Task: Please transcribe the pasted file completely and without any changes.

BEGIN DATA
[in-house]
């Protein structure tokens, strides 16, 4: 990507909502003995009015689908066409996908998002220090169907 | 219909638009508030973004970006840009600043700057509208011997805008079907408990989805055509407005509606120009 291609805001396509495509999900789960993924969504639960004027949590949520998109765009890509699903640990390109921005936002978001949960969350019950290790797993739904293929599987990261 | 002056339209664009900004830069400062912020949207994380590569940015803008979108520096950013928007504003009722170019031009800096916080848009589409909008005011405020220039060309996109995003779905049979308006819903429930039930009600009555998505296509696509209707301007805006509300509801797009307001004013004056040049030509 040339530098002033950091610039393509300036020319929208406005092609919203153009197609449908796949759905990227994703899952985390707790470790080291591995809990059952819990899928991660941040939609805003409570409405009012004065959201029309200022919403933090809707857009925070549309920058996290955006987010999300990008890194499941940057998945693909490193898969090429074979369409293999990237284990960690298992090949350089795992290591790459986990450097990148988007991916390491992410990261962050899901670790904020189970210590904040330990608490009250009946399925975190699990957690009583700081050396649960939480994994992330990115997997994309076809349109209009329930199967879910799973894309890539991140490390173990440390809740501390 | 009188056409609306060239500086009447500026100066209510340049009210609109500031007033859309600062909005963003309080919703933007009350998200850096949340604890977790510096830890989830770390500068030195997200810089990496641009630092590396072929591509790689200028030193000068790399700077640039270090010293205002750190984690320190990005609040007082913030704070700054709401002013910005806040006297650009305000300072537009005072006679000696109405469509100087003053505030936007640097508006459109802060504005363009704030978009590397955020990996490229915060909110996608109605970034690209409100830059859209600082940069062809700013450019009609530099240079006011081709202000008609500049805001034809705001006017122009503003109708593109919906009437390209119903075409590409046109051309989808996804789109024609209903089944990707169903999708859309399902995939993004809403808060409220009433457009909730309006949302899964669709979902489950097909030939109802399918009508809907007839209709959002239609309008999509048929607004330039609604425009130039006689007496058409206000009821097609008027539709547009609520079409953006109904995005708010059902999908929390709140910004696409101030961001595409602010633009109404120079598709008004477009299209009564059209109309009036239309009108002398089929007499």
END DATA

[in-house]
């Protein structure tokens, strides 16, 4: 990507909502003995009015689908066409996908998002220090169907 | 219909638009508030973004970006840009600043700057509208011997805008079907408990989805055509407005509606120009 291609805001396509495509999900789960993924969504639960004027949590949520998109765009890509699903640990390109921005936002978001949960969350019950290790797993739904293929599987990261 | 002056339209664009900004830069400062912020949207994380590569940015803008979108520096950013928007504003009722170019031009800096916080848009589409909008005011405020220039060309996109995003779905049979308006819903429930039930009600009555998505296509696509209707301007805006509300509801797009307001004013004056040049030509 040339530098002033950091610039393509300036020319929208406005092609919203153009197609449908796949759905990227994703899952985390707790470790080291591995809990059952819990899928991660941040939609805003409570409405009012004065959201029309200022919403933090809707857009925070549309920058996290955006987010999300990008890194499941940057998945693909490193898969090429074979369409293999990237284990960690298992090949350089795992290591790459986990450097990148988007991916390491992410990261962050899901670790904020189970210590904040330990608490009250009946399925975190699990957690009583700081050396649960939480994994992330990115997997994309076809349109209009329930199967879910799973894309890539991140490390173990440390809740501390 | 009188056409609306060239500086009447500026100066209510340049009210609109500031007033859309600062909005963003309080919703933007009350998200850096949340604890977790510096830890989830770390500068030195997200810089990496641009630092590396072929591509790689200028030193000068790399700077640039270090010293205002750190984690320190990005609040007082913030704070700054709401002013910005806040006297650009305000300072537009005072006679000696109405469509100087003053505030936007640097508006459109802060504005363009704030978009590397955020990996490229915060909110996608109605970034690209409100830059859209600082940069062809700013450019009609530099240079006011081709202000008609500049805001034809705001006017122009503003109708593109919906009437390209119903075409590409046109051309989808996804789109024609209903089944990707169903999708859309399902995939993004809403808060409220009433457009909730309006949302899964669709979902489950097909030939109802399918009508809907007839209709959002239609309008999509048929607004330039609604425009130039006689007496058409206000009821097609008027539709547009609520079409953006109904995005708010059902999908929390709140910004696409101030961001595409602010633009109404120079598709008004477009299209009564059209109309009036239309009108002398089929007499």